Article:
from the Congress Action newsletter

Unbiased Media

by: Kim Weissman
October 15, 2000

Last week the Federal Communications Commission suspended some existing rules regarding media editorializing and personal attacks:

"The political editorial rule provides generally that if a licensee airs an editorial supporting a political candidate, it must notify other candidates for that office of the editorial and provide them an opportunity to respond on-the-air. Similarly, the personal attack rule provides generally that when, during a program on a controversial issue of public importance, an attack is made on someone’s integrity, the licensee must inform the subject of the attack and provide an opportunity to respond on-the-air. … The Commission said that temporarily suspending the rule[s] during the current election period would enable it to receive updated information on these issues."

Back in 1980, the National Association of Broadcasters and the Radio-Television News Directors Association complained that the political editorial and personal attack rules violated the First Amendment. The FCC abandoned the "fairness doctrine" in 1985, and on October 4 suspended the corollary political editorial and personal attack rules during the current election and see how many complaints they received, before re-thinking the rules. The federal Court of Appeals for the D.C. Circuit obviated the need for the FCC to re-think anything, ruling on Wednesday that the rules were unconstitutional, and that the FCC hadn't made any attempt, over two decades, to justify them.

Now that the rules are suspended, the media will be free to editorialize for and against particular candidates without having to provide equal time. Further, with the rules suspended, the media will be free to attack and vilify conservatives with impunity, without fear that those they have lied about might demand a right to respond. But when the media "changes" its policies, the big question is — how will anyone be able to tell?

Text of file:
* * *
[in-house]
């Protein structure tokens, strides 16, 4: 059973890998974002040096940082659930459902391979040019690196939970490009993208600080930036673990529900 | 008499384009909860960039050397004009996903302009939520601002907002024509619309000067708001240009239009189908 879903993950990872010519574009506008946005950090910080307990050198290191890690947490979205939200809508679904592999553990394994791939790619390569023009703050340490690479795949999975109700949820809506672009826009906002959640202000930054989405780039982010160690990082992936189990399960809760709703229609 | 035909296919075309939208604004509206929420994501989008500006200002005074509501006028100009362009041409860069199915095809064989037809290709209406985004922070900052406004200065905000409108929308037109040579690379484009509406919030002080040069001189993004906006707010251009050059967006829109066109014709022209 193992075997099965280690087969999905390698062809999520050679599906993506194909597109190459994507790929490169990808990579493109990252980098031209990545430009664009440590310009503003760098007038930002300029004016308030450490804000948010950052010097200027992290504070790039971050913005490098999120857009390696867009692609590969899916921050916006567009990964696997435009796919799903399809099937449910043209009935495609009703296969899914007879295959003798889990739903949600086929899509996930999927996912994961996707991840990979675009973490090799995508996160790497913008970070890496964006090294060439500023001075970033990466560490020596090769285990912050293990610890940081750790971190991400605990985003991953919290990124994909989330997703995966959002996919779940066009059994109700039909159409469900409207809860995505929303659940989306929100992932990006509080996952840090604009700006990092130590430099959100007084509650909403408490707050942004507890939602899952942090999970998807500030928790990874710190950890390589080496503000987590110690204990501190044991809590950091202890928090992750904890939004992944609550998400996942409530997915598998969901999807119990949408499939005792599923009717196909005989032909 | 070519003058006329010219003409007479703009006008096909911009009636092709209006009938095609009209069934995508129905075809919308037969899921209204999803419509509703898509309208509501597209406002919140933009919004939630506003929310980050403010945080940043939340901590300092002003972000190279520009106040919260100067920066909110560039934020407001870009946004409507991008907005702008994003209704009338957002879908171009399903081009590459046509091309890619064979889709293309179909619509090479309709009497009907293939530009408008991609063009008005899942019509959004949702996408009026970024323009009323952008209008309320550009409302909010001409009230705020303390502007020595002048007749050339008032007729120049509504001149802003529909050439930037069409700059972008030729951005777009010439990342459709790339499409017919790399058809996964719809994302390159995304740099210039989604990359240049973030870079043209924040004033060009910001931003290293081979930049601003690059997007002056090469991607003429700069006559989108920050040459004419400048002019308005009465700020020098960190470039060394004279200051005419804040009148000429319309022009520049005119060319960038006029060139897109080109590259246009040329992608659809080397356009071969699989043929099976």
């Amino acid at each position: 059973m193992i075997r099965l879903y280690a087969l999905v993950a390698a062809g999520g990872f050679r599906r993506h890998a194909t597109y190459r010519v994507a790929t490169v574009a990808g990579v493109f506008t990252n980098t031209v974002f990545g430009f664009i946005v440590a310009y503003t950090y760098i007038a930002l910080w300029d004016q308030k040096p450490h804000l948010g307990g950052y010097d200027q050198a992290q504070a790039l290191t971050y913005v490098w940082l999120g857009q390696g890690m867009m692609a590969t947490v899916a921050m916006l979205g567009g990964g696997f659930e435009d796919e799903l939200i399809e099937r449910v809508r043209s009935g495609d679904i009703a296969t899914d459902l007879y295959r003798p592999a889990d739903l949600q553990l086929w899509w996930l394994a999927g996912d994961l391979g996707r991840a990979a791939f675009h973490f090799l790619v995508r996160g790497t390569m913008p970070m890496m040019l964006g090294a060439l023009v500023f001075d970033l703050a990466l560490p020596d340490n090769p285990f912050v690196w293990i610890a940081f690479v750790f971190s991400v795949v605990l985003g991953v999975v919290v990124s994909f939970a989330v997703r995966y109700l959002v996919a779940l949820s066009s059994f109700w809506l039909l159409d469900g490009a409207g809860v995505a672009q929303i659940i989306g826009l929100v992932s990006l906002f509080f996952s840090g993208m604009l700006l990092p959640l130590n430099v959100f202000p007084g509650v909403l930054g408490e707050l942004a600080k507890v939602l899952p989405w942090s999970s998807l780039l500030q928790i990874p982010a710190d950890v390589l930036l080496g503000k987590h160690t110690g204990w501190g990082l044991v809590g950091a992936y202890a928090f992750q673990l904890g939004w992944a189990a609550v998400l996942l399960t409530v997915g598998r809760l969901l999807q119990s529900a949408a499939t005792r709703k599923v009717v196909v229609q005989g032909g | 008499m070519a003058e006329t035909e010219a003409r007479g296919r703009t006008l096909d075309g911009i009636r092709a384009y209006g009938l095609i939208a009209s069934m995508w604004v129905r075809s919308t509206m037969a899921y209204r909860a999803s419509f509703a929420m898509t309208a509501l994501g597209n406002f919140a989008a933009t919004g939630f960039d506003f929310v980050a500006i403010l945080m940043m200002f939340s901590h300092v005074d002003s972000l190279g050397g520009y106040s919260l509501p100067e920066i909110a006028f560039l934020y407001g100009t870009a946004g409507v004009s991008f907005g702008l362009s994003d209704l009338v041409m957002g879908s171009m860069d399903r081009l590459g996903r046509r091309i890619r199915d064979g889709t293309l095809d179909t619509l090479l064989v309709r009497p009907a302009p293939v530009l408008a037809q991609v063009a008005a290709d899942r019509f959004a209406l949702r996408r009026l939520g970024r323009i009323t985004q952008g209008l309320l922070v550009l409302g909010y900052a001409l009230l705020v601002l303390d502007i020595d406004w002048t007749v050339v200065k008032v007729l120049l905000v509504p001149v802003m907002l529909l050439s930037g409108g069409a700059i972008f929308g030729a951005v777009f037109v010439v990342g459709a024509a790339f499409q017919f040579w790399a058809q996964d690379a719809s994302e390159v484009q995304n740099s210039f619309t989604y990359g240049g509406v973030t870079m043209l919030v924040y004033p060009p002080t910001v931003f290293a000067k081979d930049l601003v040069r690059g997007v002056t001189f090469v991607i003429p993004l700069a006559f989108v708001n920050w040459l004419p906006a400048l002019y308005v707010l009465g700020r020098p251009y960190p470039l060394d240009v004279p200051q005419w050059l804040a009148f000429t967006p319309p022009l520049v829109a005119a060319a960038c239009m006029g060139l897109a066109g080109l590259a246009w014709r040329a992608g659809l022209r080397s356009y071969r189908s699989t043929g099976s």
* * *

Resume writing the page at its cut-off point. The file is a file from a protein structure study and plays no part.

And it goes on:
As outrageous as all this sounds, the partisans in the media might have finally gone too far. Polls show that the public is increasingly disgusted by what they see as media bias and inaccuracies. Two polls conducted by the Center for Media and Public Affairs and Louis Harris in 1996 and 1997 found that:

  • 44% of the public thinks that the media is often inaccurate;
  • 74% see the media as politically biased;
  • 43% consider the media liberally biased;
  • 63% believe media coverage of the news is one-sided;
  • 50% believe that libel laws should be changed to make it easier to sue the media for inaccurate or biased reporting;
  • 70% believe that courts should be allowed to impose fines on the news media for inaccurate or biased reporting; and
  • 52% think that the media abuses its First Amendment freedom of the press.

When the media talking heads get into full swing with their hate-filled tirades against all things conservative, no longer constrained by any FCC rules, when programming directors create and air increasingly distorted "Specials" attacking traditional American values in general, and conservatives in particular, public disgust will grow exponentially. And because of their narrow-minded arrogance, these media elitists will not be able to comprehend that it is their lies, their biased editorializing in the guise of news, and their left-wing extremism, that people object to.

They will conclude that we idiots in the public just don't "get it", and they will only intensify their attacks until we do "get it". The true face of the media — and its routine abuse of its precious Constitutional protection — will be revealed for even the most obstinate to see. The FCC action and the D.C. appeals court decision were correct and overdue, because no federal agency has any right, under the constraints of the First Amendment, regulating political speech at all.

The above article is the property of Kim Weissman, and is reprinted with his permission.
Contact him prior to reproducing.

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15 oct 2000